Spare us the false hope about Alzheimer's
Here we go again: This week saw the release of yet another breathless study claiming the cure for Alzheimer's disease is getting closer — maybe.
The latest incantation is a report in Nature Genetics. This entry touts an international study of the disease that may help us unlock a cure. Unless, of course, it doesn't.
It seems like we get treated to at least one or two of these “important breakthrough” studies every month, sometimes more. And the plot seldom varies: Earnest investigators working countless hours have issued a report that may bring us closer to a cure. Then, tucked somewhere in the back is a mention that, ahem, more research is needed.
Thanks for the update. Self-fulfilling prophecy, Alzheimer's investigation is thy name.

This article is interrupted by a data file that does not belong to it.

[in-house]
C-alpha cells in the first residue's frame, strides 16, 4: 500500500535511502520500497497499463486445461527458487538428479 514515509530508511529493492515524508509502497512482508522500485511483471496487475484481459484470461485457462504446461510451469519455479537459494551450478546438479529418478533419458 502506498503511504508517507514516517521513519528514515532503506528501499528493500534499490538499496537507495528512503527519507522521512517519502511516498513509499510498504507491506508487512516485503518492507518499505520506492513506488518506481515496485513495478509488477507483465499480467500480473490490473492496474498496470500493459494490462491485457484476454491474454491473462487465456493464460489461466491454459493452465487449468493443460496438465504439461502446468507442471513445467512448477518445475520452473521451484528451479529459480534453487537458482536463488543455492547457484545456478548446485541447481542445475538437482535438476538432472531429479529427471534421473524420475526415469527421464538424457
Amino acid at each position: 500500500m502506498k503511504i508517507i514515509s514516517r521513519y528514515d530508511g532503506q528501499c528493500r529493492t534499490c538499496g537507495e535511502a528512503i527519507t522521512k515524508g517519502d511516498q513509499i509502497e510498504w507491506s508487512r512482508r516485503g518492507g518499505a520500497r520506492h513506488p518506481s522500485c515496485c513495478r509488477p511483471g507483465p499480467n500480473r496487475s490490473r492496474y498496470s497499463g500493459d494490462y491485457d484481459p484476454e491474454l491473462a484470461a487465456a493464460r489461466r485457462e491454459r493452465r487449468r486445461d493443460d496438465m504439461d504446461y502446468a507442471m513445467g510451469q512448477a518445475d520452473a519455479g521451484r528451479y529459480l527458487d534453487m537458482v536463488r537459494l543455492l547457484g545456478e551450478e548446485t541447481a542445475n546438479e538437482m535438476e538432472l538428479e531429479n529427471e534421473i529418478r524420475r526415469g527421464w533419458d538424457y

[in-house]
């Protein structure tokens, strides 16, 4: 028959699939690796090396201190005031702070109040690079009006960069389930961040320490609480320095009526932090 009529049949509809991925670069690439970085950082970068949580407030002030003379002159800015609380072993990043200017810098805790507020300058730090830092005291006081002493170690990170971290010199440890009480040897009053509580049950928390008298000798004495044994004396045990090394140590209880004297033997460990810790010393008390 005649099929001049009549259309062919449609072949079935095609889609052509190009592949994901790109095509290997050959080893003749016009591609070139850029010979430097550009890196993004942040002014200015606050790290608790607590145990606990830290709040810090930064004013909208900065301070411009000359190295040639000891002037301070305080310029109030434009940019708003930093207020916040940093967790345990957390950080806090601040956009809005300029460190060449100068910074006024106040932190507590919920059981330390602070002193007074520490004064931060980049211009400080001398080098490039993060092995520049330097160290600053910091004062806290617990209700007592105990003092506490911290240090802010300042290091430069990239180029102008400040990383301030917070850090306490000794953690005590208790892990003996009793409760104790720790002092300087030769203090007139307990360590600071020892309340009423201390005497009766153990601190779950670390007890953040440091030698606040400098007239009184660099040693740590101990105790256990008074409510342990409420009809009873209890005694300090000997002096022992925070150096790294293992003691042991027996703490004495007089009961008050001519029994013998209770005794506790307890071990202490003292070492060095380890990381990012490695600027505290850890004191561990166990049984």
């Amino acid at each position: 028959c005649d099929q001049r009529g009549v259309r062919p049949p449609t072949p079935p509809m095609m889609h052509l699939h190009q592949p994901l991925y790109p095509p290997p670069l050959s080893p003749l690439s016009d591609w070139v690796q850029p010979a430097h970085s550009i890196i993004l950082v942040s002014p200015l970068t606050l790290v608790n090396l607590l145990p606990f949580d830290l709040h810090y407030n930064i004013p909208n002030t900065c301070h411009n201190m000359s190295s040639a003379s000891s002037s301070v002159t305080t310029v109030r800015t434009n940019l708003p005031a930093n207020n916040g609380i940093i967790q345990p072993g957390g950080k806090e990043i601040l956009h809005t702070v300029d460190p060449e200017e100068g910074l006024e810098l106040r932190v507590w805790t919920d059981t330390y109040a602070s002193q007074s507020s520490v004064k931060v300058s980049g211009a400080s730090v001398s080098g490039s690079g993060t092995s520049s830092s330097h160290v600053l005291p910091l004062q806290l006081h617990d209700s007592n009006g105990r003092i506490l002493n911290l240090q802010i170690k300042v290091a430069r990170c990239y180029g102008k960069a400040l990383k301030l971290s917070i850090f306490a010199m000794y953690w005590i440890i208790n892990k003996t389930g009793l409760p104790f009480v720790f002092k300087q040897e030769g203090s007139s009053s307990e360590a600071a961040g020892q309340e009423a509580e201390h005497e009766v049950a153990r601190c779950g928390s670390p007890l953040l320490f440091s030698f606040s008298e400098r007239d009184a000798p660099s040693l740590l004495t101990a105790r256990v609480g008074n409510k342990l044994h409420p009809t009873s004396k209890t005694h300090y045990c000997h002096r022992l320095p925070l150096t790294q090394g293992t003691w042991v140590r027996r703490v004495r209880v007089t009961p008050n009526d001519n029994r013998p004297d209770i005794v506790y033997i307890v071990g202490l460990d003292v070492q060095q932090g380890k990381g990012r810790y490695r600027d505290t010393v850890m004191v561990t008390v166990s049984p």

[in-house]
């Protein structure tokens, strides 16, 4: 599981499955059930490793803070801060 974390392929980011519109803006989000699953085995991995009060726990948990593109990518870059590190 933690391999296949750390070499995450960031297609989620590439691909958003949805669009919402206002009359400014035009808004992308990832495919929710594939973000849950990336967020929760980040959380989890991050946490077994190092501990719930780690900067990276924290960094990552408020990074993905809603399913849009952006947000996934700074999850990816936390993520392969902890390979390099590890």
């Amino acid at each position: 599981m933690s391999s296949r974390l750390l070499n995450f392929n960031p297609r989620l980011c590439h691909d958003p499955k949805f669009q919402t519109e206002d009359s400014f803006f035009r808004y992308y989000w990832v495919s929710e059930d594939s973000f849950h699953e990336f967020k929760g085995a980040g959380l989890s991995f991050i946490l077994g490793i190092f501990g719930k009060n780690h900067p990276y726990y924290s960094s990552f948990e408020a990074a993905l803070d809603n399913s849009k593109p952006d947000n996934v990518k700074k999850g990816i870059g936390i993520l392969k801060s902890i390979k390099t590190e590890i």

Don't get me wrong. I realize Alzheimer's is a terrible, terrible disease. It robs its victims of their memories and personalities. There are 5 million people in our nation currently afflicted, and the numbers going forward do not look good. Alzheimer's truly is a national tragedy. And that's part of the reason why a constant deluge of hyperventilating updates is not just annoying.
For despite what we are sometimes being led to believe, each new investigation does not necessarily bring us closer to a cure. And until one provably does, it's just another study. So can we put the “important breakthrough” rhetoric on hold until, well, there actually is an important breakthrough?
These reports may not be intentionally cynical or misleading. Regardless, they are giving false hope to millions of people. Haven't those folks suffered enough already?
John O'Connor is Editorial Director at McKnight's.